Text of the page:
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The English word “blasphemy” is based on the Greek “blásphēmos” which meant “speaking evil or profane things.” This is also the origin of the English word “blame.” In some countries there are blasphemy laws which prohibit irreverence toward religious beliefs, religious customs, important religious people, and religious artifacts. There seems to be a tendency for monotheistic religions, such as Christianity and Islam, to want blasphemy laws to “protect” their religion from perceived heresies.

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While there are many people in the United States, primarily conservative Christians, who feel that there should be strict laws against blasphemy to preserve the country’s Christian heritage, the Supreme Court has ruled that blasphemy laws are not constitutional. In Joseph Burstyn, Inc. v. Wilson (1952), the Court ruled:

“from the standpoint of freedom of speech and the press, it is enough to point out that the state has no legitimate interest in protecting any or all religions from views distasteful to them which is sufficient to justify prior restraints upon the expression of those views. It is not the business of government in our nation to suppress real or imagined attacks upon a particular religious doctrine, whether they appear in publications, speeches, or motion pictures.”
In spite of the Supreme Court ruling, Massachusetts, Michigan, Oklahoma, South Carolina, Wyoming, and Pennsylvania still have blasphemy laws on the books.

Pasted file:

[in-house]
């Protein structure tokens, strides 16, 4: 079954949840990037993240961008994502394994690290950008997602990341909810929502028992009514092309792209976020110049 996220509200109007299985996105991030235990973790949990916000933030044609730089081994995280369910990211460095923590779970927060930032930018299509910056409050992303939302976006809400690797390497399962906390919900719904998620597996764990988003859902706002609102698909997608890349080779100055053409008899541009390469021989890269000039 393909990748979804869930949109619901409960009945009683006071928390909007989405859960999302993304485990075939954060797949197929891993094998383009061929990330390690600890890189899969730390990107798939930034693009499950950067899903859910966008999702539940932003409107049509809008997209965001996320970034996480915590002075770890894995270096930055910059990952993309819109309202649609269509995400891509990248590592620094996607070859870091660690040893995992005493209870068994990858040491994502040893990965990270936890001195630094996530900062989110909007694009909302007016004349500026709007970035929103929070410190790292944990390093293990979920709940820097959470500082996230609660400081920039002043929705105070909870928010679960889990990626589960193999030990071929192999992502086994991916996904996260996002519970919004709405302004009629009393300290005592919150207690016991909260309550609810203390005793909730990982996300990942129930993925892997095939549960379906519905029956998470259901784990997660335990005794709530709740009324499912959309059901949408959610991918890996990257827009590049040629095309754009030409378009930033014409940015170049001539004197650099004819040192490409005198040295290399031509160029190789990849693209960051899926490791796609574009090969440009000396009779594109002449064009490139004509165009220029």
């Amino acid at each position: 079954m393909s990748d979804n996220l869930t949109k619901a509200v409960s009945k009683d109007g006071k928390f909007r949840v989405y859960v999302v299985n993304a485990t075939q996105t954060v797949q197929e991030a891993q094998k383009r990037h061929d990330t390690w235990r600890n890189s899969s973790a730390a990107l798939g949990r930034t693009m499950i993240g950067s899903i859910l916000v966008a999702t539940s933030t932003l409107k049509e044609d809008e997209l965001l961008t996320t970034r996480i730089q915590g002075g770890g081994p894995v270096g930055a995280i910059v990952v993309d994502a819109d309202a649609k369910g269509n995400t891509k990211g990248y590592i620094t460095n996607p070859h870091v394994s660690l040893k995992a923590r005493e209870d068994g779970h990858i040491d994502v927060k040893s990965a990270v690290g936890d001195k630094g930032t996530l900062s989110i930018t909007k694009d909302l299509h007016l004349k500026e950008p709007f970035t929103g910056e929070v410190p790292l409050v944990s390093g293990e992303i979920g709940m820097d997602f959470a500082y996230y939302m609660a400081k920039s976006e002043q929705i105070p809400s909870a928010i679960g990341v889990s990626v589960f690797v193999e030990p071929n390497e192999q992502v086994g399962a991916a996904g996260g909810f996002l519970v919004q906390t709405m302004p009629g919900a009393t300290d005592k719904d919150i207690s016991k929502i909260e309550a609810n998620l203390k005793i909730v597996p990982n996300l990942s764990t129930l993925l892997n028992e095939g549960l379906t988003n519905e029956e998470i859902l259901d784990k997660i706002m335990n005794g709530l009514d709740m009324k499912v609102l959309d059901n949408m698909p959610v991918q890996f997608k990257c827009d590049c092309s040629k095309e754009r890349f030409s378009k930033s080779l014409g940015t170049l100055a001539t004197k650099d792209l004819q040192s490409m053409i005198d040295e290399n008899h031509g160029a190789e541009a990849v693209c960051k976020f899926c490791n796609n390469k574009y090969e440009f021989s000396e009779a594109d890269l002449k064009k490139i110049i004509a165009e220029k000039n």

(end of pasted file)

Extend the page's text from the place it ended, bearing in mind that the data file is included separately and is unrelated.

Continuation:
In some Islamic countries, blasphemy is regarded as a serious offense. In Pakistan and Afghanistan, for example, blasphemy can carry a death penalty.

In 2008, the United Kingdom abolished its laws against blasphemy in England and Wales. In Ireland, blasphemy is prohibited by the constitution.

In 2007, the Parliamentary Assembly of the Council of Europe recommended that blasphemy should not be a criminal offense. While the European Union seems to be against blasphemy laws, the United Nations has been contemplating international blasphemy laws. Larry Wolff, professor of history at NYU, writes:

“One of the reasons to be wary of blasphemy laws, besides the limits that they place on freedom of speech, is that they tend to concede the legitimacy of religious outrage in all its fanatical fury, even though the charge of blasphemy has too often been manipulated for political motives.”
Concern for blasphemy is a greater concern for monotheistic religions. Hinduism, unlike Christianity and Islam, does not have a concept of blasphemy and therefore India has not traditionally had blasphemy laws. However, under British control in 1860 the penal code punishes as hate speech insults against religion or religious beliefs which have a deliberate and malicious intention to outrage religious feelings. In theory this law is to be applied against all religions. Currently prohibits hate speech and this includes insults to religion or religious beliefs.
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Originally posted to Street Prophets on Wed Feb 20, 2013 at 09:15 AM PST.

Also republished by History for Kossacks and Barriers and Bridges.

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